Coaxial cable

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Coaxial cable, or coax, is an electrical cable with an inner conductor surrounded by a flexible, tubular insulating layer, surrounded by a tubular conducting shield. The term coaxial comes from the inner conductor and the outer shield sharing the same geometric axis. Coaxial cable was invented by English engineer and mathematician Oliver Heaviside, who first patented the design in 1880.[1]

Coaxial cable is used as a transmission line for radio frequency signals, in applications such as connecting radio transmitters and receivers with their antennas, computer network (Internet) connections, and distributing cable television signals. One advantage of coax over other types of radio transmission line is that in an ideal coaxial cable the electromagnetic field carrying the signal exists only in the space between the inner and outer conductors. This allows coaxial cable runs to be installed next to metal objects such as gutters without the power losses that occur in other types of transmission lines, and provides protection of the signal from external electromagnetic interference.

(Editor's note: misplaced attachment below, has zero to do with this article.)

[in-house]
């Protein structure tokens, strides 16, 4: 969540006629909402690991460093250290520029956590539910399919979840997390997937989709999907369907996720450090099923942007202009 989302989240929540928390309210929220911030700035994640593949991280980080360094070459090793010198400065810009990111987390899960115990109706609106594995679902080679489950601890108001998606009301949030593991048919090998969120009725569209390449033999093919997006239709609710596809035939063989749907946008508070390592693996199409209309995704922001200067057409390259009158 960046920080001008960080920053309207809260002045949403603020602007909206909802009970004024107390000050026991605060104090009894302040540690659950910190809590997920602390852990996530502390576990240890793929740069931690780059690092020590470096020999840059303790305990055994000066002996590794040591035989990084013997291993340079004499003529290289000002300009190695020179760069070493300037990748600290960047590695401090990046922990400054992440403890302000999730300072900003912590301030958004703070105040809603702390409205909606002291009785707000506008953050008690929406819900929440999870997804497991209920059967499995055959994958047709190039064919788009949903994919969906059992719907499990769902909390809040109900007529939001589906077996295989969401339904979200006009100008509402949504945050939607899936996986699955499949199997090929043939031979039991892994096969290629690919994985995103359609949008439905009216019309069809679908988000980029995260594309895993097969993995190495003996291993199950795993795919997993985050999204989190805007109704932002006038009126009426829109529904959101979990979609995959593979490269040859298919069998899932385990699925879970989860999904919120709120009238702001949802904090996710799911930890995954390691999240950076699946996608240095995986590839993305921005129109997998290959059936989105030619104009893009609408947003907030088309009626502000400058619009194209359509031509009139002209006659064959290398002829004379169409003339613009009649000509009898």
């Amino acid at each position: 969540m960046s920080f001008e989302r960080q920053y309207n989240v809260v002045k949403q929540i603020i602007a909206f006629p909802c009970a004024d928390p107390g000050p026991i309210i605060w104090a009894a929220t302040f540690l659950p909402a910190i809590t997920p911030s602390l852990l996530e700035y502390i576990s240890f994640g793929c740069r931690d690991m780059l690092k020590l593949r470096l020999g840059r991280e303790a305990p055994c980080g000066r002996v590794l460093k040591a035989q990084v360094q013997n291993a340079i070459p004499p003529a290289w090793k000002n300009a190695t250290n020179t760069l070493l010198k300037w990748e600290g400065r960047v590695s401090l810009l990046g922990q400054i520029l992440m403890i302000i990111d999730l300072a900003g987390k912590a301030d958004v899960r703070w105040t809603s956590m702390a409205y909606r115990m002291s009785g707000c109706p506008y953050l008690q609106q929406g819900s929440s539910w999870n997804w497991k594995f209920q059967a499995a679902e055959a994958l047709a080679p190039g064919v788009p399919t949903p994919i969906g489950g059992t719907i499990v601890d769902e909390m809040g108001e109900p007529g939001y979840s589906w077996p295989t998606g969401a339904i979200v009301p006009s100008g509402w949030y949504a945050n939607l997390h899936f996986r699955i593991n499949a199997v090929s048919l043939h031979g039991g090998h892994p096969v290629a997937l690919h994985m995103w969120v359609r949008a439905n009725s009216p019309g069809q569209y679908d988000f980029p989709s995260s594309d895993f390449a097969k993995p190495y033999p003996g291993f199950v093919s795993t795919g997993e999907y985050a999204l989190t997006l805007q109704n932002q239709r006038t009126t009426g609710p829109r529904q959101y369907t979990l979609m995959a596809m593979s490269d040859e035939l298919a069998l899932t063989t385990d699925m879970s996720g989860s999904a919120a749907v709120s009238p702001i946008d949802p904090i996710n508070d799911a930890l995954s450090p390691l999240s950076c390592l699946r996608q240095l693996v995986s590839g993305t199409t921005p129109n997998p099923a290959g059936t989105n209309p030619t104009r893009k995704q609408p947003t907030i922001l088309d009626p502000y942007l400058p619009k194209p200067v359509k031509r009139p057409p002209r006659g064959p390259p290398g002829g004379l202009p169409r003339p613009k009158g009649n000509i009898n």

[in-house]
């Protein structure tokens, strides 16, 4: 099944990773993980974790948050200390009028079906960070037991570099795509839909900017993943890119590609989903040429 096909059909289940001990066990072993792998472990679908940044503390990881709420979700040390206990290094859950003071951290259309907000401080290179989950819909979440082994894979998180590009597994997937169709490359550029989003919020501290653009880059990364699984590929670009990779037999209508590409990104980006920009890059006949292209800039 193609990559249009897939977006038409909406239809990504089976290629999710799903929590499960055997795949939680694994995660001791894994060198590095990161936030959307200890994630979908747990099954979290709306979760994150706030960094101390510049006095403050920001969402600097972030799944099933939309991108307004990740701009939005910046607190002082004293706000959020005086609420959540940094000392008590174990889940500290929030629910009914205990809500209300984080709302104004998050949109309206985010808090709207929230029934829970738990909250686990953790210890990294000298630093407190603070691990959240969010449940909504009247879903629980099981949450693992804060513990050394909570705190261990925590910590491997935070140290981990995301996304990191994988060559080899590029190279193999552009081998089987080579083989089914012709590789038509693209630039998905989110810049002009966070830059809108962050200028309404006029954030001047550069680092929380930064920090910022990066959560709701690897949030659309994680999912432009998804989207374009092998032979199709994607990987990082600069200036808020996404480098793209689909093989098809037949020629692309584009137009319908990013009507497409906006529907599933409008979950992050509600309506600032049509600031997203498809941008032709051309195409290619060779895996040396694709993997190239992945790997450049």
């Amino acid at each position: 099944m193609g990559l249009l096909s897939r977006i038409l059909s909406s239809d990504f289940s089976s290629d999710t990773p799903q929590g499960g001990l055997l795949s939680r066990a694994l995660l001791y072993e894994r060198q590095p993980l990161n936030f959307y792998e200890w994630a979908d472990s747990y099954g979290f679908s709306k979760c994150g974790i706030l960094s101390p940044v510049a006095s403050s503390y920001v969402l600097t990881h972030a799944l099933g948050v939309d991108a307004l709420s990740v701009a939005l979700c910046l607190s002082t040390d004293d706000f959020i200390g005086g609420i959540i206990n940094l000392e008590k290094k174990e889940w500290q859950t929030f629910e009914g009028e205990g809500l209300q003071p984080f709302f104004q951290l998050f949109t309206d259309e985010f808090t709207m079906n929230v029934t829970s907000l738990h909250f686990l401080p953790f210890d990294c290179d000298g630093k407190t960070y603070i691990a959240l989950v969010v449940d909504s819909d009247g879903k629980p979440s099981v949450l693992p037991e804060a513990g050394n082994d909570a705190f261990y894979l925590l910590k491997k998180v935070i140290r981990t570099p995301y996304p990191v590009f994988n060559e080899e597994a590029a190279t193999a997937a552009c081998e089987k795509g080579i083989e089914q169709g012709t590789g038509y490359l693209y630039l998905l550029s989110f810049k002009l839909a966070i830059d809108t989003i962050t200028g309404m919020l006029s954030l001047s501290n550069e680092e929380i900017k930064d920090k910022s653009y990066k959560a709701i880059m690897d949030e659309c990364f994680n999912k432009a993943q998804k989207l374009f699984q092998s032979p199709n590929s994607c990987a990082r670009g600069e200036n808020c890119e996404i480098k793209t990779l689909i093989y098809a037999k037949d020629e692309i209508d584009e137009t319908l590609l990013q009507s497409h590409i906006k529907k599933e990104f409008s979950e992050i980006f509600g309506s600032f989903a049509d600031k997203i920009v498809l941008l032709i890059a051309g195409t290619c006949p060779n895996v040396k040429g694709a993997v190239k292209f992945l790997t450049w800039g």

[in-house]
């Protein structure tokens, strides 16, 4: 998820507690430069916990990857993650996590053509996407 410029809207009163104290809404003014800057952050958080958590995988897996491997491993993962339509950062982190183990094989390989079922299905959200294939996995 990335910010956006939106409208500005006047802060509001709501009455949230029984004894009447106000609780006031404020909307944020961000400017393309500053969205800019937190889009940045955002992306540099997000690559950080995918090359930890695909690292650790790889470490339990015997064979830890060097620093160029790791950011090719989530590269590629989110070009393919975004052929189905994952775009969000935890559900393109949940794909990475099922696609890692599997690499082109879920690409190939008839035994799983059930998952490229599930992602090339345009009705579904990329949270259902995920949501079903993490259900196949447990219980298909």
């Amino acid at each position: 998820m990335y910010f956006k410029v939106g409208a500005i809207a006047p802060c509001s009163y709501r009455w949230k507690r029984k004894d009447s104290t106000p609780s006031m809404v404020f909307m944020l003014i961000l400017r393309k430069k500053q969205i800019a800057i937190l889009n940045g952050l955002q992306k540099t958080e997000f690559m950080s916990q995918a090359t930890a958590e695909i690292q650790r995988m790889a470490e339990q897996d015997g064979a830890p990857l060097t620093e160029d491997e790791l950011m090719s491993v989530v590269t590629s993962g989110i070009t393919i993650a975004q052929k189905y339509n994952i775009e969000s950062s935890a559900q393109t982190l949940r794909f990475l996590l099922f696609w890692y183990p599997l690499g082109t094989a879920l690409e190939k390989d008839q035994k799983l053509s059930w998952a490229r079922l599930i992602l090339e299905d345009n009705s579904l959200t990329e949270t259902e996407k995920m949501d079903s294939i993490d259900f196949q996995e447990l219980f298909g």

Coaxial cable differs from other shielded cable used for carrying lower frequency signals such as audio signals, in that the dimensions of the cable are controlled to give a precise, constant conductor spacing, which is needed for it to function efficiently as a radio frequency transmission line.

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